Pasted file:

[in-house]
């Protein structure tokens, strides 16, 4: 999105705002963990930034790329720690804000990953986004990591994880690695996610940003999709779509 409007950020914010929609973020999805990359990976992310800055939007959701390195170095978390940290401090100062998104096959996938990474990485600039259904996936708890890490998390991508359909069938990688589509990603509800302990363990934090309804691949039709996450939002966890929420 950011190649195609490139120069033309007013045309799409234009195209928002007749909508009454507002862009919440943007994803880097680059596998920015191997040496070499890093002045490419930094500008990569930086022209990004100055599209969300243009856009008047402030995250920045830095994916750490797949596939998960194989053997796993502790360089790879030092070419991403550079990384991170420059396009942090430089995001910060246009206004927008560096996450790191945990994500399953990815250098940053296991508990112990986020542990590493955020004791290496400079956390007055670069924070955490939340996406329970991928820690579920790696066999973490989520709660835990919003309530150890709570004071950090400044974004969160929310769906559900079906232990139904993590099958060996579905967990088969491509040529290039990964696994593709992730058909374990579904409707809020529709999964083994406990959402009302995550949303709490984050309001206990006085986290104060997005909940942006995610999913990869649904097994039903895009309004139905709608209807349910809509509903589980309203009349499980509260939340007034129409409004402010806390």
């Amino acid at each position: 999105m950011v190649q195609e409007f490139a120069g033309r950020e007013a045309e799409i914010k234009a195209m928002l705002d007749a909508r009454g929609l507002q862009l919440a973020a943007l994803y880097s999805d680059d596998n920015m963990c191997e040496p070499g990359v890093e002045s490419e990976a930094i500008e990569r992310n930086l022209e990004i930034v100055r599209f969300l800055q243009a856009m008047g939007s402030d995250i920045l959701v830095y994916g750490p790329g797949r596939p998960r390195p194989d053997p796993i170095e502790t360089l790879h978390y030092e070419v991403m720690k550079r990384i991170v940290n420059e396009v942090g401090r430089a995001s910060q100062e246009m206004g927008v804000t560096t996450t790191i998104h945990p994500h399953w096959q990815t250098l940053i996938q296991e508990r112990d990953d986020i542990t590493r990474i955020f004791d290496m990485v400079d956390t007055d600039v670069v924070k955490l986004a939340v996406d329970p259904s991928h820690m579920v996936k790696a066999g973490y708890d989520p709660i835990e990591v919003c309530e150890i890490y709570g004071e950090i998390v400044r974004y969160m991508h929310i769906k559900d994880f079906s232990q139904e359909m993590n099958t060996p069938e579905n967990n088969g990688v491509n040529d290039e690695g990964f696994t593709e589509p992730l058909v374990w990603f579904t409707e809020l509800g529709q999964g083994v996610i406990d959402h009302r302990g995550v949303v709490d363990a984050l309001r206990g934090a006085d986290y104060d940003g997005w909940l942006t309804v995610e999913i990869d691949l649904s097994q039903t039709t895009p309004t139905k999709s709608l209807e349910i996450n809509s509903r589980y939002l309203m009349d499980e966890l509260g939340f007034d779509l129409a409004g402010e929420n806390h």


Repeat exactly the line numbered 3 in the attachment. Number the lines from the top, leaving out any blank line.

């Amino acid at each position: 999105m950011v190649q195609e409007f490139a120069g033309r950020e007013a045309e799409i914010k234009a195209m928002l705002d007749a909508r009454g929609l507002q862009l919440a973020a943007l994803y880097s999805d680059d596998n920015m963990c191997e040496p070499g990359v890093e002045s490419e990976a930094i500008e990569r992310n930086l022209e990004i930034v100055r599209f969300l800055q243009a856009m008047g939007s402030d995250i920045l959701v830095y994916g750490p790329g797949r596939p998960r390195p194989d053997p796993i170095e502790t360089l790879h978390y030092e070419v991403m720690k550079r990384i991170v940290n420059e396009v942090g401090r430089a995001s910060q100062e246009m206004g927008v804000t560096t996450t790191i998104h945990p994500h399953w096959q990815t250098l940053i996938q296991e508990r112990d990953d986020i542990t590493r990474i955020f004791d290496m990485v400079d956390t007055d600039v670069v924070k955490l986004a939340v996406d329970p259904s991928h820690m579920v996936k790696a066999g973490y708890d989520p709660i835990e990591v919003c309530e150890i890490y709570g004071e950090i998390v400044r974004y969160m991508h929310i769906k559900d994880f079906s232990q139904e359909m993590n099958t060996p069938e579905n967990n088969g990688v491509n040529d290039e690695g990964f696994t593709e589509p992730l058909v374990w990603f579904t409707e809020l509800g529709q999964g083994v996610i406990d959402h009302r302990g995550v949303v709490d363990a984050l309001r206990g934090a006085d986290y104060d940003g997005w909940l942006t309804v995610e999913i990869d691949l649904s097994q039903t039709t895009p309004t139905k999709s709608l209807e349910i996450n809509s509903r589980y939002l309203m009349d499980e966890l509260g939340f007034d779509l129409a409004g402010e929420n806390h």